Diageo Special Release 2016

The 2016 Special Releases are available for Pre-Order now and we tasted them all last night, including the oldest ever Port Ellen!

When it comes to whisky releases, Diageo’s aptly named annual Special Releases always attract plenty of excitement each year. This year’s selection including whiskies from Port Ellen, Brora, Lagavulin, Caol Ila, Glenkinchie, Cragganmore, Linkwood, Auchroisk, Mannochmore and Cambus distilleries, all of which (at the time of writing) are available to Pre-Order!

One thing you may notice, is that we’re not going to be doing our lotteries or charity auctions for any of these, as we have for some other exciting releases this year, and there’s a simple reason for that. Unlike the situation we had with the Yamazaki Sherry Cask, for example (or will have shortly with a certain collection of American whiskeys), Diageo have endeavoured to price the rarer releases at their ‘market value’. That’s why the prices went up so quickly a couple of years back as they bridged the gap before more or less levelling out (this year’s Port Ellen, from ever-depleting supplies, is £100 more than last year, an increase of around 4%, whereas there had been increases of 100% in recent years).

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Whisky Advent Day 24: 50 Year Old Douglas Laing Grain

Well, here we are. Here we stand, on the very brink of Christmas 2015 – Christmas Eve itself – and the final day of #WhiskyAdvent. Behind window 24 of every…

Whisky Advent Calendar

Well, here we are. Here we stand, on the very brink of Christmas 2015 – Christmas Eve itself – and the final day of #WhiskyAdvent. Behind window 24 of every Drinks by the Dram Whisky Advent Calendar is a grain whisky that’s at least 50 years old(!), bottled by the fine folk from Douglas Laing for their excellent Xtra Old Particular range.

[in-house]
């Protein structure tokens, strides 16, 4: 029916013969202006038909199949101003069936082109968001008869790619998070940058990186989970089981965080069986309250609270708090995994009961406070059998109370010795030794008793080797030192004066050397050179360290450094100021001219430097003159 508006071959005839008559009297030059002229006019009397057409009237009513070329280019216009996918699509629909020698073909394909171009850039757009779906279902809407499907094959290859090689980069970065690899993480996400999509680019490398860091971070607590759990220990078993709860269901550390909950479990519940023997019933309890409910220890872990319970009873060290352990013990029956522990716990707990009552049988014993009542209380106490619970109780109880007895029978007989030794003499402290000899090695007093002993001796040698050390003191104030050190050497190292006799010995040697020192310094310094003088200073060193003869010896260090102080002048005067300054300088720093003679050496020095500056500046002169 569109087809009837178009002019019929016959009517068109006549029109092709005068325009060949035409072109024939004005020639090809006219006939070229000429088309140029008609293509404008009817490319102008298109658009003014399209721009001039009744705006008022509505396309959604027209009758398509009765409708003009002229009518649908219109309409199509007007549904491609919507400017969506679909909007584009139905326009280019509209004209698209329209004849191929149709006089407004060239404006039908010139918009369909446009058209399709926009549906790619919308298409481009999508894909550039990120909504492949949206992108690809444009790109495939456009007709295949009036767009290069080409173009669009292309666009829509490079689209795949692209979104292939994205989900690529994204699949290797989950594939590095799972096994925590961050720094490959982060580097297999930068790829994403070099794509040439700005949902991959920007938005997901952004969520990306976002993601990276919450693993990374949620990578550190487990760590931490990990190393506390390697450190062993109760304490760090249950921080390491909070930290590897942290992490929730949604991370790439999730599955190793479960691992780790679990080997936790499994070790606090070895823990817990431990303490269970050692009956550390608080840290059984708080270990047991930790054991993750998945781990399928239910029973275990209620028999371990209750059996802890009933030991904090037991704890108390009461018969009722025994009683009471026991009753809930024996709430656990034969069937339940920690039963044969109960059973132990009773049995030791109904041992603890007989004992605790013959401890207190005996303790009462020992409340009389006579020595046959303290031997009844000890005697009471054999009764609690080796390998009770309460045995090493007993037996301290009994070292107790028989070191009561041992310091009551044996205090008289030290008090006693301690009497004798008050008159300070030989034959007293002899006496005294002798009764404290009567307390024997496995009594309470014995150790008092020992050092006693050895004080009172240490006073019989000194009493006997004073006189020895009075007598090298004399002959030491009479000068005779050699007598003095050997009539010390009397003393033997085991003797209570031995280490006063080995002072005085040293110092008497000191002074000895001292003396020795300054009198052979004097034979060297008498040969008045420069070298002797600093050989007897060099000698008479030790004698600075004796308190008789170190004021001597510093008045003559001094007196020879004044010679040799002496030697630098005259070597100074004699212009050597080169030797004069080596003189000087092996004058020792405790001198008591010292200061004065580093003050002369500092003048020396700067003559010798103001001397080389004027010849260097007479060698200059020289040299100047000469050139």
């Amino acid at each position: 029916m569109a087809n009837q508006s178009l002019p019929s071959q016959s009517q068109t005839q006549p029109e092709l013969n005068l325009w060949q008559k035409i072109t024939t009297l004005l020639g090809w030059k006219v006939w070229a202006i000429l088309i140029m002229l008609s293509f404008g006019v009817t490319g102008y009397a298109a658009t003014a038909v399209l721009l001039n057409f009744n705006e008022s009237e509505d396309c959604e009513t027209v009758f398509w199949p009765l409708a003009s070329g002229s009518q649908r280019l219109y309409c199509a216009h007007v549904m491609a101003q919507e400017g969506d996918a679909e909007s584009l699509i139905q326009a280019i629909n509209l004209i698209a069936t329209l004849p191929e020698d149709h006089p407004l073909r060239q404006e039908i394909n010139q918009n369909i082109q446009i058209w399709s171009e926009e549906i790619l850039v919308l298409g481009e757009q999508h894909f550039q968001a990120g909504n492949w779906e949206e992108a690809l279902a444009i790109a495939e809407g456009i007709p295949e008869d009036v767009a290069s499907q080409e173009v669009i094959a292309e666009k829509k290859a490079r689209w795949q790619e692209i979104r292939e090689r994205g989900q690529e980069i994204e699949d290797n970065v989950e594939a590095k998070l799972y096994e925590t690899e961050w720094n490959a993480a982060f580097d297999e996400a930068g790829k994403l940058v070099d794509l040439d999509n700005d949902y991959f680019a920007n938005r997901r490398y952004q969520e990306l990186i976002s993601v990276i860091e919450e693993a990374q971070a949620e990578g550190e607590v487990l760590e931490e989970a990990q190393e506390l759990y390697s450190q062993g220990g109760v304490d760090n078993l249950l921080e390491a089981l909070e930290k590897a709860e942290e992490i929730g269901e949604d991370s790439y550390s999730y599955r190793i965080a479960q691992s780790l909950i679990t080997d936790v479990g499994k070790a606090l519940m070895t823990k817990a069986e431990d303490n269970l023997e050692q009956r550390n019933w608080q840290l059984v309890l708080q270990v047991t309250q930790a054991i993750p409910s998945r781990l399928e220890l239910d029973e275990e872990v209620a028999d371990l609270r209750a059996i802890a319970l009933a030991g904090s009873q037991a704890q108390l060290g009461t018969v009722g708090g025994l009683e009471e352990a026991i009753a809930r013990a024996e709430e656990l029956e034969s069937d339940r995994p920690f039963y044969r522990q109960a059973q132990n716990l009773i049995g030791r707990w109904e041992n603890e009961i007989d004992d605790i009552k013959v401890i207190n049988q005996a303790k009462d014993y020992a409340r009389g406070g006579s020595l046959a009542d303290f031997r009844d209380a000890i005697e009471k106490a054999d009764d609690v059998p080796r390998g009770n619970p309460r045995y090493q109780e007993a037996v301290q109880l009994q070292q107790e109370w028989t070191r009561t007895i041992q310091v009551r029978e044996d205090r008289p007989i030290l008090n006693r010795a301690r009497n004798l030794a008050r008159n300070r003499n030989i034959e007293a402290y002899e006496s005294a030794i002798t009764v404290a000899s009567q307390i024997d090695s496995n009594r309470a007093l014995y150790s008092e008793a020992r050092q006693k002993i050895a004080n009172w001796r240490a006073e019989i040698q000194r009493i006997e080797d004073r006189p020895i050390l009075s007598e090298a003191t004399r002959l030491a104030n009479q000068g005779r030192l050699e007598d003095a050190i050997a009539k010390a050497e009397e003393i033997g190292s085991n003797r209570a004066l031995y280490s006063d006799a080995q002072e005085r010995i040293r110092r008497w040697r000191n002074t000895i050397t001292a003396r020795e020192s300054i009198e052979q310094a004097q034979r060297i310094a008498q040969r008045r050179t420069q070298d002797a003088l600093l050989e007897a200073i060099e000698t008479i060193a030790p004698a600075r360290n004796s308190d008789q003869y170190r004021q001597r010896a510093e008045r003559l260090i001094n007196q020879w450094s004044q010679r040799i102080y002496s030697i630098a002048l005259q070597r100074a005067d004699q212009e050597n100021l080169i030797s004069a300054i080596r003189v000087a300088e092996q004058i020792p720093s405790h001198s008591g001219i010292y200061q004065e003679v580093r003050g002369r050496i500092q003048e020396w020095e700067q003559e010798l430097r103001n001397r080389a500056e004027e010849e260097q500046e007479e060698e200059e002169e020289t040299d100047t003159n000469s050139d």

Whether you have an exclusive 50 year old Invergordon*, a 50 year old blended grain, a 50 year old Girvan (image below) or, as we’ve received here at MoM Towers, a 53 year old North British (tasting note below), you’ll be able to enjoy some extraordinarily well-aged grain courtesy of Douglas Laing. Many of you let us know how much you enjoyed your Girvan grains on Day 18, so this second grain should cause a fair bit of excitement. These are whiskies that matured for over half a century for goodness sake! Enjoy, and have an absolutely fantastic Christmas one and all!

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Whisky Advent Day 18: Girvan Patent Still Proof Strength

Into the final week of #WhiskyAdvent we go and today it’s time for our first grain whisky from The Whisky Advent Calendar by Drinks by the Dram… Now, most of you…